Reply
  • Daniel Sauvageau
    18676391 said:
    Thanks for this.

    BTW, if you setup a kickstarter for funding your reviews, I'll bet you'd get lots of donations. I'd certainly chip in.
    Glad you liked it.

    For Kickstarter, I do not think a platform where I need to meet a goal to get funds would work too well. Patreon might be more appropriate for my use: contribute monthly, piece-wise or one-off to help me get what I need, when I need it.
    Reply
  • bit_user
    18677660 said:
    Patreon might be more appropriate for my use: contribute monthly, piece-wise or one-off to help me get what I need, when I need it.
    Good point. I'm just thinking of some way that people can chip in to buy you equipment to test. Any extra you might use to fund your time + maybe you can ebay some of the re-assembled units, when you're done. Perhaps it can be setup for people to vote on different models with their contributions, if patreon has a way of creating different projects for people to contribute towards.

    Personally, I'm interested in higher-end UPS models and AV powerline filters (like those from Panamax).
    Reply
  • Tim_103
    You're going to get grief for your use of "spastic".
    Reply
  • WFang
    Yes, a Patreon option would certainly be interesting way to get funds for higher end UPS and powerfilters!
    Reply
  • alextheblue
    18676443 said:
    Am a regular reader of ur UPS teardowns here at Tom's...having a backround in "EEE", I find them very interesting to say the least. I have an older APC BACK UPS RS-1500 that needs a new battery. B4 I spend on a new batt was wondering if you've reviewed any APC 1500VA 'home' units? Are they decent or should I look at a newer unit instead of a fresh batt?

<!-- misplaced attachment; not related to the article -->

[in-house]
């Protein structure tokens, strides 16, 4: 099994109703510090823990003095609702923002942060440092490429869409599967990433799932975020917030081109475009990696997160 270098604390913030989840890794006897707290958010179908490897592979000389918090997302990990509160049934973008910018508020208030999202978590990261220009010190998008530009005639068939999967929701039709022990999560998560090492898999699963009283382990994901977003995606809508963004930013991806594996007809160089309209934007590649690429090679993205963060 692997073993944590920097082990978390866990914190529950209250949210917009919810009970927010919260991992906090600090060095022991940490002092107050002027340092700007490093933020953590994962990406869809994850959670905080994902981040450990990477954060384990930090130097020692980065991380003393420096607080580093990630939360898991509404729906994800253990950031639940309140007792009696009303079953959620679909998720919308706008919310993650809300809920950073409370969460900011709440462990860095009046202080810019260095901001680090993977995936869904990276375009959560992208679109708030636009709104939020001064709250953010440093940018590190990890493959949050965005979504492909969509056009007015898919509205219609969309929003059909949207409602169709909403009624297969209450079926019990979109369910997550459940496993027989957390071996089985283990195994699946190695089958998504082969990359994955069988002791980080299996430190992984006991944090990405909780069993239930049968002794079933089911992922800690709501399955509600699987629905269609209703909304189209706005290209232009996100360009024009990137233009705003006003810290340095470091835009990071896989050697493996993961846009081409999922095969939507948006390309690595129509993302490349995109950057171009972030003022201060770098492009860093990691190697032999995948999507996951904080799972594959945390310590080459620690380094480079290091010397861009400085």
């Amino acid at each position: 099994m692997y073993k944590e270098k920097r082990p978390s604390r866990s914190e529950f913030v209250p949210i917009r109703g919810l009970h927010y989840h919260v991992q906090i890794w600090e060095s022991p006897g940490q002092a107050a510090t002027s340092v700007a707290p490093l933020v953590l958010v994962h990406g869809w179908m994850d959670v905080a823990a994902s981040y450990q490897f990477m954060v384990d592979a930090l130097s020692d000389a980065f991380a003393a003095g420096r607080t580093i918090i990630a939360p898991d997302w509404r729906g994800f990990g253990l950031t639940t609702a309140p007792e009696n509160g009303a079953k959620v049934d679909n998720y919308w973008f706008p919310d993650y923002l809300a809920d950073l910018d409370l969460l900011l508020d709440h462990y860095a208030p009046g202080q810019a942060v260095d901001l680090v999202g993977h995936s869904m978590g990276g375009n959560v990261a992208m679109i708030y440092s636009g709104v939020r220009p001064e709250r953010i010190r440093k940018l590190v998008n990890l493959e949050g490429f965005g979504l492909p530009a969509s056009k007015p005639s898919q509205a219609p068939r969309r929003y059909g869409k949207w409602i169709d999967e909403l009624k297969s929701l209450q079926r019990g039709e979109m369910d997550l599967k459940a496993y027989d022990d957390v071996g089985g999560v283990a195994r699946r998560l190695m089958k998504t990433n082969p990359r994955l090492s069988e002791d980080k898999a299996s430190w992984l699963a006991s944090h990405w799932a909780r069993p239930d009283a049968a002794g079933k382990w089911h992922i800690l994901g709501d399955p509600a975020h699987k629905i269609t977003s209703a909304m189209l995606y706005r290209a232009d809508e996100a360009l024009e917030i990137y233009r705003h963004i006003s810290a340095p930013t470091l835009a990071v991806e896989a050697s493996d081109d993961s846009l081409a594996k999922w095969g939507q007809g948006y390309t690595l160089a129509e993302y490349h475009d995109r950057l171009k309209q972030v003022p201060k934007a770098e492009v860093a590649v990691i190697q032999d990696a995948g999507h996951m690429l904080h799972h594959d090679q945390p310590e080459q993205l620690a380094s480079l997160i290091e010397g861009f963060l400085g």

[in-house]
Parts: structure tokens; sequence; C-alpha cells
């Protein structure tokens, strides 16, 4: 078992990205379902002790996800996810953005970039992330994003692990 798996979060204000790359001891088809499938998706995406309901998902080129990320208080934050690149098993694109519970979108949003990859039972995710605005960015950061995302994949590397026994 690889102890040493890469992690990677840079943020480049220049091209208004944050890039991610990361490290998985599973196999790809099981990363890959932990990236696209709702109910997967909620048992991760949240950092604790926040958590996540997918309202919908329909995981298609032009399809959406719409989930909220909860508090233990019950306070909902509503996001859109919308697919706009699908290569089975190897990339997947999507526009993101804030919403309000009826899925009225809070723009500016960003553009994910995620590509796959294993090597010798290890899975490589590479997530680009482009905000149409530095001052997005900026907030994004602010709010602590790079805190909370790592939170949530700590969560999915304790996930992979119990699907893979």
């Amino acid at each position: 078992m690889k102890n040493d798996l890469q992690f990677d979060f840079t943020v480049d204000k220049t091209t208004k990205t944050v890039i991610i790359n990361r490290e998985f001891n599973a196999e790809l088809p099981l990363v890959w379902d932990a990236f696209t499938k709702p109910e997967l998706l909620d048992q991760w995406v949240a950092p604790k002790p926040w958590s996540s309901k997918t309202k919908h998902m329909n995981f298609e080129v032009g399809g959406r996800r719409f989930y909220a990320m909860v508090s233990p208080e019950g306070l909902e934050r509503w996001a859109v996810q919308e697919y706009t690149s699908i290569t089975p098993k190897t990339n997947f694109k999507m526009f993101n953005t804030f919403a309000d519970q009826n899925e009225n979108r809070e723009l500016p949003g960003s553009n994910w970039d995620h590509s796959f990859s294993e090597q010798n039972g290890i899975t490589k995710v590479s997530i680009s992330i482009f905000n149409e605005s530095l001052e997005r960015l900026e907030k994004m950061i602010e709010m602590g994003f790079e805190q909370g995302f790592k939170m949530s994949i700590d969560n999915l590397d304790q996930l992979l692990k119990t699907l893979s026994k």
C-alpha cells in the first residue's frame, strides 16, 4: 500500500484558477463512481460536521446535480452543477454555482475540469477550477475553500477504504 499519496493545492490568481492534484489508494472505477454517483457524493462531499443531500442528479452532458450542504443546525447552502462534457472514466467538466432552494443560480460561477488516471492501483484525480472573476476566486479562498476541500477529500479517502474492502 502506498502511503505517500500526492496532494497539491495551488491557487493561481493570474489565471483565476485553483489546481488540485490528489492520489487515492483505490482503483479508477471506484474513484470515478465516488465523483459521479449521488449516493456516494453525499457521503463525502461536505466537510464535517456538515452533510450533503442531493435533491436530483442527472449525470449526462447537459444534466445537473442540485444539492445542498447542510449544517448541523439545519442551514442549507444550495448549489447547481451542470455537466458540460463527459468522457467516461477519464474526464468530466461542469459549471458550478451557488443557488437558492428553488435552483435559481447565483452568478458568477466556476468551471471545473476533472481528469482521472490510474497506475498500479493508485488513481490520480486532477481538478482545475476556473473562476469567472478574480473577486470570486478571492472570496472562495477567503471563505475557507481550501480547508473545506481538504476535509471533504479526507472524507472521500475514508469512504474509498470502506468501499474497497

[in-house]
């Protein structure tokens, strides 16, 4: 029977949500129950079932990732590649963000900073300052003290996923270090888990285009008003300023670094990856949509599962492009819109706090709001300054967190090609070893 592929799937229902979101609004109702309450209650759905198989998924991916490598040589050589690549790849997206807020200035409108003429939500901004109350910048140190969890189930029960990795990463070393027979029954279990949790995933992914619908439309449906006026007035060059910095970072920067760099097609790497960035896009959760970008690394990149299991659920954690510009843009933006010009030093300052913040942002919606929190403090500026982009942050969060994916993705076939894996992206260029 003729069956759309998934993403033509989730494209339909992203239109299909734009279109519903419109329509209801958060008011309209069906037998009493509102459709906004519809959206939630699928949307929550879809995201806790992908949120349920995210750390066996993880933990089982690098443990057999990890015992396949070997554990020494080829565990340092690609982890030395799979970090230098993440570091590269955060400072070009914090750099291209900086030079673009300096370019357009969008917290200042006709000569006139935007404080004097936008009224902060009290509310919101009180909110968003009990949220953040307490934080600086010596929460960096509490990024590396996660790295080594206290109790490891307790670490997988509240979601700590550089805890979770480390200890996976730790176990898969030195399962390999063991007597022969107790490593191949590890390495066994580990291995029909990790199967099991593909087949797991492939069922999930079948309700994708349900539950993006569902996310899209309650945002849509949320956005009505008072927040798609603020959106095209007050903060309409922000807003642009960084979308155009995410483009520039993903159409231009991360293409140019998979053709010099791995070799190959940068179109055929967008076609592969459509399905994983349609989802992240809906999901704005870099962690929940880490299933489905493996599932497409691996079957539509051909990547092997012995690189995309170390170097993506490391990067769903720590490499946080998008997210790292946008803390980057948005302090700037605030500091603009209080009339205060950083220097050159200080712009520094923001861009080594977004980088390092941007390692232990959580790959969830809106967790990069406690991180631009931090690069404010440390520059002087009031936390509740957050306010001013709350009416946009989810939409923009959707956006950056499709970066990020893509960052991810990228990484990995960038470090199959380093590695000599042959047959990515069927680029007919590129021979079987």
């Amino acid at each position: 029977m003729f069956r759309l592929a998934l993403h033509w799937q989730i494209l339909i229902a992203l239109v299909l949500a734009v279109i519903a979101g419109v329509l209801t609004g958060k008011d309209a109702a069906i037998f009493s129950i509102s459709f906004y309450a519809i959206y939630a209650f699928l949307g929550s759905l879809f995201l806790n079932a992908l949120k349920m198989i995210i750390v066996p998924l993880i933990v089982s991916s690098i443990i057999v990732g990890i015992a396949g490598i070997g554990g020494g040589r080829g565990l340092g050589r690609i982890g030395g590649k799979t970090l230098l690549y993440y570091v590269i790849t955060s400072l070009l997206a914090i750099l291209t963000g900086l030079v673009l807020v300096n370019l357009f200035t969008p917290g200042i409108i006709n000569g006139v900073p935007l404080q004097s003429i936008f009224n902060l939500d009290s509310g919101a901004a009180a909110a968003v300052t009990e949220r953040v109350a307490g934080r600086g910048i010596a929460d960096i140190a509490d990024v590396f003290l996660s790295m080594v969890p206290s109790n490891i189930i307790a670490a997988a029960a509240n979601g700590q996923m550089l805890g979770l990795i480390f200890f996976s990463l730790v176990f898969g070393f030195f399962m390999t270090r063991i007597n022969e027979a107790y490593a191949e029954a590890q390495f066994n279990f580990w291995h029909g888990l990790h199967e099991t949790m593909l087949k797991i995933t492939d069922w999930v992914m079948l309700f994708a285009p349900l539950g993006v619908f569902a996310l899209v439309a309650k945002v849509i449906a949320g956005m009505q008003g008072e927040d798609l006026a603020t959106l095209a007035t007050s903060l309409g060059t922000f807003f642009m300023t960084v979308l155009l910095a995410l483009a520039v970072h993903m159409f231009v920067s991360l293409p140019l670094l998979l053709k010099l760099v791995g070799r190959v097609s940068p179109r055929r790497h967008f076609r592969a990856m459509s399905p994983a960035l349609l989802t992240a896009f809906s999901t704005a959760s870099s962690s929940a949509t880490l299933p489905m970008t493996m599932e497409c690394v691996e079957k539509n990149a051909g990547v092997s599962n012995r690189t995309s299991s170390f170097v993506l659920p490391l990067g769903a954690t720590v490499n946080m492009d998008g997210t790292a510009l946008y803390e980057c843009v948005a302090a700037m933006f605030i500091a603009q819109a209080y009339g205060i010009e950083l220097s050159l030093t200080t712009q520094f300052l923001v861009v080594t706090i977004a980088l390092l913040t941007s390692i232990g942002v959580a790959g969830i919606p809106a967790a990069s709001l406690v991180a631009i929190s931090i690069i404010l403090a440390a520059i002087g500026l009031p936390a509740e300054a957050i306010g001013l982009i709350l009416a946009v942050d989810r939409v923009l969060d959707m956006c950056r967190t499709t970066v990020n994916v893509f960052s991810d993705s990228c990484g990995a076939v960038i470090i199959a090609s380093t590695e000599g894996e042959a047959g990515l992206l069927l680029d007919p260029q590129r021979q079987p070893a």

I'd slap a battery in it if I was you. I mean, you're already got the unit. If it had some other failure or you were lacking a UPS but in the market for one, the BR1500G is probably the best in it's price class. I've got one - if you tear it open it's going to look pretty similar to the BR1000G in this tear-down. It does have a fan which it fires up whenever it's on battery. Again, very decent unit for the money, but it's not going to be built quite up to the standards of the older units. In actual use though this thing has been kick-ass - I needed something with enough oomph to sustain my system for a bit if I lose power while gaming. Gives me time to gracefully exit the game and finish anything I needed to do.
    Reply